Forum for Science, Industry and Business

Sponsored by:     3M 
Search our Site:

 

Gene responsible for severe congenital skin disease, Harlequin Ichthyosis, identified by Queen Mary team

11.03.2005


The genetic cause of the devastating skin disease Harlequin Ichthyosis has been discovered by a team at Barts and the London, Queen Mary’s School of Medicine and Dentistry.



In a paper to be published online in April in the American Journal of Human Genetics, Professor David Kelsell, of Queen Mary’s Centre for Cutaneous Research, outlines the recent breakthrough. Harlequin Ichthyosis (HI) is a rare, life threatening condition, where babies are born covered in a thick ‘coat of armour’. The skin dries out to form hard diamond shaped plaques, severely restricting their movement.

Historically, these babies usually die within two days of birth, due to feeding problems, bacterial infection and/or respiratory diseases. But a number of patients now survive, thanks to the wider availability of neonatal care, and developments in treatment. Prof Kelsell said: “The search for the genetic cause of HI has taken more than seven years, with groups in the UK, Japan and US finding the classical linkage analysis techniques unsuccessful. This is largely down to the lethal nature of the condition and the small size of families with the condition. Our breakthrough came from applying SNP array technology.”


The relatively new SNP or ‘Snip’ array technology has made searching for disease genes a much quicker and cheaper process - one which enabled Kelsell and his team to identify the HI gene in a matter of weeks.

SNPs, or single nucleotide polymorphisms, are common but minute variations in the DNA sequence; they occur when just one of the four letters that make up the code swaps places. Each array is the size of a fingernail, and contains over 10,000 of these different SNPs. Identifying an SNP which is consistently inherited with a disease can help point researchers to the ‘linked’ gene that may be ultimately responsible for the condition.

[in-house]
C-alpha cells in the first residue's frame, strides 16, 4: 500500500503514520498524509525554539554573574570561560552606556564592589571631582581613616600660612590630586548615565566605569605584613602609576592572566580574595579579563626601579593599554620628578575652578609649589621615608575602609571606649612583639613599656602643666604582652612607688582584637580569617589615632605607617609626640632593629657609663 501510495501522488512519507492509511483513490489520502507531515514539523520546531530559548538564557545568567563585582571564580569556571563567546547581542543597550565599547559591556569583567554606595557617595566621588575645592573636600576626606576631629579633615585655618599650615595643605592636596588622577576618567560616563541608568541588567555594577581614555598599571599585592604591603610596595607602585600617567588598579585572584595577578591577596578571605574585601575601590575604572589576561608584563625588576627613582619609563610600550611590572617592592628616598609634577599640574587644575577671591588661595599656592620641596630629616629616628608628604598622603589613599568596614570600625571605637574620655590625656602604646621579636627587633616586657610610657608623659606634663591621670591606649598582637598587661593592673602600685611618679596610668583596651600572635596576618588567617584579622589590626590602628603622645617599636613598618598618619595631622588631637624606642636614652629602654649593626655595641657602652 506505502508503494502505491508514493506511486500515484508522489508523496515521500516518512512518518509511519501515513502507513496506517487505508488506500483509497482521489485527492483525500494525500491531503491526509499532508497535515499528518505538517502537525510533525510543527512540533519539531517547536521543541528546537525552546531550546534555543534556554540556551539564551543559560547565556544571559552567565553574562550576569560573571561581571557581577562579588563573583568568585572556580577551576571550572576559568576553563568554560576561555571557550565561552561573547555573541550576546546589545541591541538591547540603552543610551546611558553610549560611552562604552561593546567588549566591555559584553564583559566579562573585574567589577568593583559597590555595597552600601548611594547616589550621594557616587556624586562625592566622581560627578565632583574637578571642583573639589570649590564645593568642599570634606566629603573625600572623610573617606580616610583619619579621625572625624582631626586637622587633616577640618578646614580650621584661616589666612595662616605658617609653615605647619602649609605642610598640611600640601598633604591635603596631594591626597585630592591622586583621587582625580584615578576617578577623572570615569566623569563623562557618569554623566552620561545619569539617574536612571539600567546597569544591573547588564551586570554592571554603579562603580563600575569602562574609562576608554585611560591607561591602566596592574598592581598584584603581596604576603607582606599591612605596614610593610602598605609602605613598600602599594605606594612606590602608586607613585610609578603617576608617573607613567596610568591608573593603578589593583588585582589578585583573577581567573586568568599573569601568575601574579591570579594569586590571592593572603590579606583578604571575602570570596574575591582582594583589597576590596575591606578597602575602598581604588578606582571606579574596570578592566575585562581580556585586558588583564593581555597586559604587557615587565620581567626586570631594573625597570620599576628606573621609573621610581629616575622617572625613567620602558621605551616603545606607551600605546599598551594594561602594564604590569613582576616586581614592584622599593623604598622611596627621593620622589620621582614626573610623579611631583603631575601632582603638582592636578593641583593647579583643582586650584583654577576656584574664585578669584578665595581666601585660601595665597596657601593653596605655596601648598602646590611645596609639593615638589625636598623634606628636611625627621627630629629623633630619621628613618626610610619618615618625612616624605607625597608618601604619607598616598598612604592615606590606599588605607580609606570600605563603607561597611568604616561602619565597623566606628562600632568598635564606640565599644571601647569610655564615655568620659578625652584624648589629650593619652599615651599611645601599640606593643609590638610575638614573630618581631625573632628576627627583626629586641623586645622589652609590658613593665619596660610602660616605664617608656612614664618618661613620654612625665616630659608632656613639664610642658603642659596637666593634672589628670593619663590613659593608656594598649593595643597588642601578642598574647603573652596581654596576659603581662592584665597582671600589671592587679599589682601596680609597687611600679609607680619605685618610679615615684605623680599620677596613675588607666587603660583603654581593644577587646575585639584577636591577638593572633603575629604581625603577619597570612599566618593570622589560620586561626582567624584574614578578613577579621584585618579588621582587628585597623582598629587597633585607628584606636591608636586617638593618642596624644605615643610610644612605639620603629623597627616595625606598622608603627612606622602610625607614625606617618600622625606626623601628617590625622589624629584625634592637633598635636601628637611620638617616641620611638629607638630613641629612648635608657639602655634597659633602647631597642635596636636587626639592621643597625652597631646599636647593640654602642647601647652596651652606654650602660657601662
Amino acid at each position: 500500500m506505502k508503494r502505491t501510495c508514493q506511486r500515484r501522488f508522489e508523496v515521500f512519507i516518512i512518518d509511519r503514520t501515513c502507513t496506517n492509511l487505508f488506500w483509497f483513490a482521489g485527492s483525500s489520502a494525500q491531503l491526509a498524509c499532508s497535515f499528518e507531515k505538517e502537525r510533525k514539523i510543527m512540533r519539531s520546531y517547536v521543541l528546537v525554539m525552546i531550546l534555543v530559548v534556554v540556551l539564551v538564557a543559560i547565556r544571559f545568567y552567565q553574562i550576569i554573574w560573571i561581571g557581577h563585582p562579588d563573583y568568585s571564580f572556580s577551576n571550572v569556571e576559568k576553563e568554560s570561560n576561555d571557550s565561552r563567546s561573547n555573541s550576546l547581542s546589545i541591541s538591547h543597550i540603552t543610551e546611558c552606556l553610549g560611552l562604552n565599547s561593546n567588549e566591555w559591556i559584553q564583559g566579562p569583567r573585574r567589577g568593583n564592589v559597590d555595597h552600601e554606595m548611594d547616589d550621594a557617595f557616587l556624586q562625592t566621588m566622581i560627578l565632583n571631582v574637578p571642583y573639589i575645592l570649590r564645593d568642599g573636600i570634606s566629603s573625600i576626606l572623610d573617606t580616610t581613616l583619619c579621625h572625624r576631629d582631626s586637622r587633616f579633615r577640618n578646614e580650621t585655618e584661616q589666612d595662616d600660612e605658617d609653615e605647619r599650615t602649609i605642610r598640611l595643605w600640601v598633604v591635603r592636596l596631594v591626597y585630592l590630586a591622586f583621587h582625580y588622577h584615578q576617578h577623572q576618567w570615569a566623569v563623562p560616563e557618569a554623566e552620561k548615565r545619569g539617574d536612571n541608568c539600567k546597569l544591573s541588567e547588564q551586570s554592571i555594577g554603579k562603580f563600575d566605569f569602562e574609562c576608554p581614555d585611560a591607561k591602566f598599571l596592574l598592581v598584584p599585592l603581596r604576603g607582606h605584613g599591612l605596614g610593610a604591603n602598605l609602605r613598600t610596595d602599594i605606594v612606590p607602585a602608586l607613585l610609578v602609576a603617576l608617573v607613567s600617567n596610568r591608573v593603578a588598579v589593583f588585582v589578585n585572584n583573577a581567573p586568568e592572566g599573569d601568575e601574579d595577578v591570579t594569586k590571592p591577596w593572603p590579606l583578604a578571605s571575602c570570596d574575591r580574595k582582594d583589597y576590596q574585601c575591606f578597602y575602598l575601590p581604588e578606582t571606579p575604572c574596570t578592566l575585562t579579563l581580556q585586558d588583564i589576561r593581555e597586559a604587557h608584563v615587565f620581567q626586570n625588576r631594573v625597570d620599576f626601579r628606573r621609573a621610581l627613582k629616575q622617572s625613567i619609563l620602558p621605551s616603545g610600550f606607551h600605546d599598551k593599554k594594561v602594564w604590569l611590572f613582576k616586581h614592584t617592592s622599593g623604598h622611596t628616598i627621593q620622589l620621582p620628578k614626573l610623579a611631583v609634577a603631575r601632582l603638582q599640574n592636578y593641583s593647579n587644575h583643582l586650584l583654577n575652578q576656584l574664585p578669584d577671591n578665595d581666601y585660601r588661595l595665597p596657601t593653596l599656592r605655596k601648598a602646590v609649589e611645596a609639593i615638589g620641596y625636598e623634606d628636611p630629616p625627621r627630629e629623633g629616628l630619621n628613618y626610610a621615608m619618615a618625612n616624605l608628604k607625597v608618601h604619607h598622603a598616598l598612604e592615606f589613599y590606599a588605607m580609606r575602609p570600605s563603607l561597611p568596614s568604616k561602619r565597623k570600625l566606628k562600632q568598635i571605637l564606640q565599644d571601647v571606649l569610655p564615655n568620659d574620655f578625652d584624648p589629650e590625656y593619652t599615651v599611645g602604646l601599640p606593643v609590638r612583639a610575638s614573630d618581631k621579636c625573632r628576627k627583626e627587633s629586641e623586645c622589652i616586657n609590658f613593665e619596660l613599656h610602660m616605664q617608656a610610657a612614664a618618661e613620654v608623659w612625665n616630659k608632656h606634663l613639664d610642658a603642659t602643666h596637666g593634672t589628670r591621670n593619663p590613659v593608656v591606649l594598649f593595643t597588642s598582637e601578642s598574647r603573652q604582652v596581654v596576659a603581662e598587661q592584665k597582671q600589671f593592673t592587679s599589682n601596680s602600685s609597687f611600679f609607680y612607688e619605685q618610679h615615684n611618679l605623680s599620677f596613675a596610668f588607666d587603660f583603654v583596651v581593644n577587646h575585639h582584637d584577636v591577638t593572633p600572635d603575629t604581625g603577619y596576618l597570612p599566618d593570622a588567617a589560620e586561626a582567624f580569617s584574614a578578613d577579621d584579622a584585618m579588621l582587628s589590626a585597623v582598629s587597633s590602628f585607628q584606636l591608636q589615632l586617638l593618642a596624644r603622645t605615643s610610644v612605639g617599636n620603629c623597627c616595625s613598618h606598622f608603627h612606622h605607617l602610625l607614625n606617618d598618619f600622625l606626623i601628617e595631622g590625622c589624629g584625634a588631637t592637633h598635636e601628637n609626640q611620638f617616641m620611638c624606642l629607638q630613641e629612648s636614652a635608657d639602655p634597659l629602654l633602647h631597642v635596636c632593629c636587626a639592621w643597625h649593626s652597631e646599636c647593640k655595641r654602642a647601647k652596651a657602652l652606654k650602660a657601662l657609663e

Professor Kelsell’s team looked at individuals from twelve families who are affected with HI; three from the USA; seven from the UK and two from Italy – all from diverse ethnic backgrounds. Using SNP array technology, they were able to pinpoint the area of code responsible for HI, and discovered mutations in the ABCA12 gene that maps in this area, in 11 of the 12 patients studied. Harlequin Ichthyosis affects a number of families in the UK; four children affected by HI, and Professor Kelsell’s discovery, will be the subject of an ITV documentary; Real Lives: the Harlequin Sisters, to be broadcast later this year.

HI is thought to be caused by a defect in the way lipids (fats) are transported and discharged into the top layers of the skin. Normally, tiny spherical grains called lamellar granules migrate upwards through the skin, depositing lipids into the intercellular spaces of the skin’s uppermost layer. These lipids act as a protective barrier against bacteria and infection.

In patients with HI, these lamellar granules are formed abnormally; the ABCA12 gene may play a critical role in their formation, explaining the defects in the epidermal barrier seen in this disorder.

Until now, pre-natal screening tests for HI were often unreliable and inconclusive, involving risky, invasive procedures such as foetal skin biopsies. Professor Kelsell added: “By identifying ABCA12, our team has provided the molecular clue towards understanding the numerous biological abnormalities seen in HI skin, and established the means for early prenatal DNA diagnosis of HI.” The team’s next step will be to investigate the role of ABCA12 in the skin with financial support from BDF: Newlife.